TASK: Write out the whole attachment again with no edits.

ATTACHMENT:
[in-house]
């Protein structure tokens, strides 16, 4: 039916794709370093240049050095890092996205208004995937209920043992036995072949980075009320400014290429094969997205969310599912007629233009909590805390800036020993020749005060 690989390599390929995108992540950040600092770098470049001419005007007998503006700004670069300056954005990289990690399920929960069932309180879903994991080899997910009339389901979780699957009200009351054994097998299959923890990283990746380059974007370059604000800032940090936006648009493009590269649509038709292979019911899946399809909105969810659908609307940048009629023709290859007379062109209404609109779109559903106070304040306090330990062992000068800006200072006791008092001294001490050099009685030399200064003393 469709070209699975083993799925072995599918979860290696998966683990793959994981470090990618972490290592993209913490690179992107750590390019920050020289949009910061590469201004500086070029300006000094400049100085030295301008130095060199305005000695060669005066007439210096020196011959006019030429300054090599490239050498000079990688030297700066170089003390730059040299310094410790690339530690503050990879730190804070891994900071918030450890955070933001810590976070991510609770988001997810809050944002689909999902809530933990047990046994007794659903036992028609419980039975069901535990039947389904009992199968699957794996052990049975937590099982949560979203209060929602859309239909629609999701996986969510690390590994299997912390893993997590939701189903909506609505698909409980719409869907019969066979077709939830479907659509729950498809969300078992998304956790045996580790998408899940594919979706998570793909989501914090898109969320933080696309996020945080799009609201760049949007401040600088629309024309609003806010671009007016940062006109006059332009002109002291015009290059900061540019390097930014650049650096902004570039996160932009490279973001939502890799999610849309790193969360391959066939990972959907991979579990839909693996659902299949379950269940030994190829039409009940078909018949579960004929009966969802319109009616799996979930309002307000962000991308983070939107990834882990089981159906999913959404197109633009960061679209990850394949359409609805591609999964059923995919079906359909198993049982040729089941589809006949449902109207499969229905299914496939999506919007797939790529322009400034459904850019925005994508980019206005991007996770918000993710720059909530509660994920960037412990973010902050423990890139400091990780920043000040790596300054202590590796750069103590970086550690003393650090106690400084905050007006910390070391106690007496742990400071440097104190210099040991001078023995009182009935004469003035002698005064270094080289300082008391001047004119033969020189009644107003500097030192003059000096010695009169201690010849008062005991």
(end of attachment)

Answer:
[in-house]
């Protein structure tokens, strides 16, 4: 039916794709370093240049050095890092996205208004995937209920043992036995072949980075009320400014290429094969997205969310599912007629233009909590805390800036020993020749005060 690989390599390929995108992540950040600092770098470049001419005007007998503006700004670069300056954005990289990690399920929960069932309180879903994991080899997910009339389901979780699957009200009351054994097998299959923890990283990746380059974007370059604000800032940090936006648009493009590269649509038709292979019911899946399809909105969810659908609307940048009629023709290859007379062109209404609109779109559903106070304040306090330990062992000068800006200072006791008092001294001490050099009685030399200064003393 469709070209699975083993799925072995599918979860290696998966683990793959994981470090990618972490290592993209913490690179992107750590390019920050020289949009910061590469201004500086070029300006000094400049100085030295301008130095060199305005000695060669005066007439210096020196011959006019030429300054090599490239050498000079990688030297700066170089003390730059040299310094410790690339530690503050990879730190804070891994900071918030450890955070933001810590976070991510609770988001997810809050944002689909999902809530933990047990046994007794659903036992028609419980039975069901535990039947389904009992199968699957794996052990049975937590099982949560979203209060929602859309239909629609999701996986969510690390590994299997912390893993997590939701189903909506609505698909409980719409869907019969066979077709939830479907659509729950498809969300078992998304956790045996580790998408899940594919979706998570793909989501914090898109969320933080696309996020945080799009609201760049949007401040600088629309024309609003806010671009007016940062006109006059332009002109002291015009290059900061540019390097930014650049650096902004570039996160932009490279973001939502890799999610849309790193969360391959066939990972959907991979579990839909693996659902299949379950269940030994190829039409009940078909018949579960004929009966969802319109009616799996979930309002307000962000991308983070939107990834882990089981159906999913959404197109633009960061679209990850394949359409609805591609999964059923995919079906359909198993049982040729089941589809006949449902109207499969229905299914496939999506919007797939790529322009400034459904850019925005994508980019206005991007996770918000993710720059909530509660994920960037412990973010902050423990890139400091990780920043000040790596300054202590590796750069103590970086550690003393650090106690400084905050007006910390070391106690007496742990400071440097104190210099040991001078023995009182009935004469003035002698005064270094080289300082008391001047004119033969020189009644107003500097030192003059000096010695009169201690010849008062005991």